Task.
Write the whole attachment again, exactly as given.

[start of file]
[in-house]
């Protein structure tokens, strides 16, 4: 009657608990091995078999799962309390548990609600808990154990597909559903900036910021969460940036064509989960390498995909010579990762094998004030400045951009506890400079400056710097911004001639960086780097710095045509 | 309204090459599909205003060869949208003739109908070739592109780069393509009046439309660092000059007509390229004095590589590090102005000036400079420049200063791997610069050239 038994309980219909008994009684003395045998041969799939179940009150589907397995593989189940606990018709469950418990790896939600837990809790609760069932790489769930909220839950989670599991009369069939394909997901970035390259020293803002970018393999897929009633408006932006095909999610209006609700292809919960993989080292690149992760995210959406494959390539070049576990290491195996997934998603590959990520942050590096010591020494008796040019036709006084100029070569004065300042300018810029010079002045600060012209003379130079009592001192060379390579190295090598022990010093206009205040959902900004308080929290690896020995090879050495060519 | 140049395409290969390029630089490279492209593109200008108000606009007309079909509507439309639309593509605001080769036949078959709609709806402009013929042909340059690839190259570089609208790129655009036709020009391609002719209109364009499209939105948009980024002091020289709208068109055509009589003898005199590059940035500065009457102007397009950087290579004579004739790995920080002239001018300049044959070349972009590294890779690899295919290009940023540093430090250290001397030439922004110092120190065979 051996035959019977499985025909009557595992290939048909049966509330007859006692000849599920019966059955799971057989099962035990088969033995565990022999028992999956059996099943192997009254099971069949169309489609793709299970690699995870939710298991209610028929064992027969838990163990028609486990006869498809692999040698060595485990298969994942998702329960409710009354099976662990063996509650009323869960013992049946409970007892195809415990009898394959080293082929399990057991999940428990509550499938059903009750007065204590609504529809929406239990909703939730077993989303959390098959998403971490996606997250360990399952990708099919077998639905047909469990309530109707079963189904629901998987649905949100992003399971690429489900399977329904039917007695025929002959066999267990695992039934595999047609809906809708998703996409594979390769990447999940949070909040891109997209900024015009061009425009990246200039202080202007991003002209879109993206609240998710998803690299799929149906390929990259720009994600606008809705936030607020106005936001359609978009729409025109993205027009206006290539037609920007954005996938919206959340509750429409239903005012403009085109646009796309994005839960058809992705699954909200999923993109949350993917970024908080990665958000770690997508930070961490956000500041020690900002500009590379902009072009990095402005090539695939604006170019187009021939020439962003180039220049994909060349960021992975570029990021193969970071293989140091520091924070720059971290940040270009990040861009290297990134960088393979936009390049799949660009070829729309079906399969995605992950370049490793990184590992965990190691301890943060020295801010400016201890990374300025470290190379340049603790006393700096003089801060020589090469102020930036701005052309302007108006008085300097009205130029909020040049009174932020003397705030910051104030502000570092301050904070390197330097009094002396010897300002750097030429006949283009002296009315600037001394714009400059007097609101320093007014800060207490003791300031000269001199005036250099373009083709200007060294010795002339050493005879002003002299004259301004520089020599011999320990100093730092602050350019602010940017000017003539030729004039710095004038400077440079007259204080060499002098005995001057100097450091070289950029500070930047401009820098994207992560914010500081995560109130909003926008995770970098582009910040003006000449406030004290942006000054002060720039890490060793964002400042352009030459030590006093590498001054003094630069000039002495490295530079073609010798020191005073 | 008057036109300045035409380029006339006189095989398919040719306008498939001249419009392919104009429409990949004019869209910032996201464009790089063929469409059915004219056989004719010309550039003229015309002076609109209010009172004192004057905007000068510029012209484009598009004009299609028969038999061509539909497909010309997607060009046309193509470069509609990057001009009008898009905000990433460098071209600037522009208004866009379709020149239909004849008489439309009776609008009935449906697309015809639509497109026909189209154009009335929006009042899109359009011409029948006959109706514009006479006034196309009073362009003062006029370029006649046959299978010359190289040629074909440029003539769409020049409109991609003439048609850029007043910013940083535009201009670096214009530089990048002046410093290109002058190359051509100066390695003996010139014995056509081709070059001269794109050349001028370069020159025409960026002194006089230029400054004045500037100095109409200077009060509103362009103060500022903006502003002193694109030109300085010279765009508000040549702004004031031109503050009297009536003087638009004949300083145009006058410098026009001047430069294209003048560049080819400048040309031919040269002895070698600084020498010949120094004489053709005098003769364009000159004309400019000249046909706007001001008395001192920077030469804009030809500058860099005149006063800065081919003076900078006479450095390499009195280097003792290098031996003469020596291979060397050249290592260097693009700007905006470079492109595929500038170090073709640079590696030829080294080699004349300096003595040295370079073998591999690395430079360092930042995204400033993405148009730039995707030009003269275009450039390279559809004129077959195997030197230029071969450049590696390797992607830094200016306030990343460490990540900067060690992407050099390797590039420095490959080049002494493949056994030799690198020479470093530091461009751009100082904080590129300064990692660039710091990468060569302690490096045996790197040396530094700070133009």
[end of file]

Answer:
[in-house]
């Protein structure tokens, strides 16, 4: 009657608990091995078999799962309390548990609600808990154990597909559903900036910021969460940036064509989960390498995909010579990762094998004030400045951009506890400079400056710097911004001639960086780097710095045509 | 309204090459599909205003060869949208003739109908070739592109780069393509009046439309660092000059007509390229004095590589590090102005000036400079420049200063791997610069050239 038994309980219909008994009684003395045998041969799939179940009150589907397995593989189940606990018709469950418990790896939600837990809790609760069932790489769930909220839950989670599991009369069939394909997901970035390259020293803002970018393999897929009633408006932006095909999610209006609700292809919960993989080292690149992760995210959406494959390539070049576990290491195996997934998603590959990520942050590096010591020494008796040019036709006084100029070569004065300042300018810029010079002045600060012209003379130079009592001192060379390579190295090598022990010093206009205040959902900004308080929290690896020995090879050495060519 | 140049395409290969390029630089490279492209593109200008108000606009007309079909509507439309639309593509605001080769036949078959709609709806402009013929042909340059690839190259570089609208790129655009036709020009391609002719209109364009499209939105948009980024002091020289709208068109055509009589003898005199590059940035500065009457102007397009950087290579004579004739790995920080002239001018300049044959070349972009590294890779690899295919290009940023540093430090250290001397030439922004110092120190065979 051996035959019977499985025909009557595992290939048909049966509330007859006692000849599920019966059955799971057989099962035990088969033995565990022999028992999956059996099943192997009254099971069949169309489609793709299970690699995870939710298991209610028929064992027969838990163990028609486990006869498809692999040698060595485990298969994942998702329960409710009354099976662990063996509650009323869960013992049946409970007892195809415990009898394959080293082929399990057991999940428990509550499938059903009750007065204590609504529809929406239990909703939730077993989303959390098959998403971490996606997250360990399952990708099919077998639905047909469990309530109707079963189904629901998987649905949100992003399971690429489900399977329904039917007695025929002959066999267990695992039934595999047609809906809708998703996409594979390769990447999940949070909040891109997209900024015009061009425009990246200039202080202007991003002209879109993206609240998710998803690299799929149906390929990259720009994600606008809705936030607020106005936001359609978009729409025109993205027009206006290539037609920007954005996938919206959340509750429409239903005012403009085109646009796309994005839960058809992705699954909200999923993109949350993917970024908080990665958000770690997508930070961490956000500041020690900002500009590379902009072009990095402005090539695939604006170019187009021939020439962003180039220049994909060349960021992975570029990021193969970071293989140091520091924070720059971290940040270009990040861009290297990134960088393979936009390049799949660009070829729309079906399969995605992950370049490793990184590992965990190691301890943060020295801010400016201890990374300025470290190379340049603790006393700096003089801060020589090469102020930036701005052309302007108006008085300097009205130029909020040049009174932020003397705030910051104030502000570092301050904070390197330097009094002396010897300002750097030429006949283009002296009315600037001394714009400059007097609101320093007014800060207490003791300031000269001199005036250099373009083709200007060294010795002339050493005879002003002299004259301004520089020599011999320990100093730092602050350019602010940017000017003539030729004039710095004038400077440079007259204080060499002098005995001057100097450091070289950029500070930047401009820098994207992560914010500081995560109130909003926008995770970098582009910040003006000449406030004290942006000054002060720039890490060793964002400042352009030459030590006093590498001054003094630069000039002495490295530079073609010798020191005073 | 008057036109300045035409380029006339006189095989398919040719306008498939001249419009392919104009429409990949004019869209910032996201464009790089063929469409059915004219056989004719010309550039003229015309002076609109209010009172004192004057905007000068510029012209484009598009004009299609028969038999061509539909497909010309997607060009046309193509470069509609990057001009009008898009905000990433460098071209600037522009208004866009379709020149239909004849008489439309009776609008009935449906697309015809639509497109026909189209154009009335929006009042899109359009011409029948006959109706514009006479006034196309009073362009003062006029370029006649046959299978010359190289040629074909440029003539769409020049409109991609003439048609850029007043910013940083535009201009670096214009530089990048002046410093290109002058190359051509100066390695003996010139014995056509081709070059001269794109050349001028370069020159025409960026002194006089230029400054004045500037100095109409200077009060509103362009103060500022903006502003002193694109030109300085010279765009508000040549702004004031031109503050009297009536003087638009004949300083145009006058410098026009001047430069294209003048560049080819400048040309031919040269002895070698600084020498010949120094004489053709005098003769364009000159004309400019000249046909706007001001008395001192920077030469804009030809500058860099005149006063800065081919003076900078006479450095390499009195280097003792290098031996003469020596291979060397050249290592260097693009700007905006470079492109595929500038170090073709640079590696030829080294080699004349300096003595040295370079073998591999690395430079360092930042995204400033993405148009730039995707030009003269275009450039390279559809004129077959195997030197230029071969450049590696390797992607830094200016306030990343460490990540900067060690992407050099390797590039420095490959080049002494493949056994030799690198020479470093530091461009751009100082904080590129300064990692660039710091990468060569302690490096045996790197040396530094700070133009």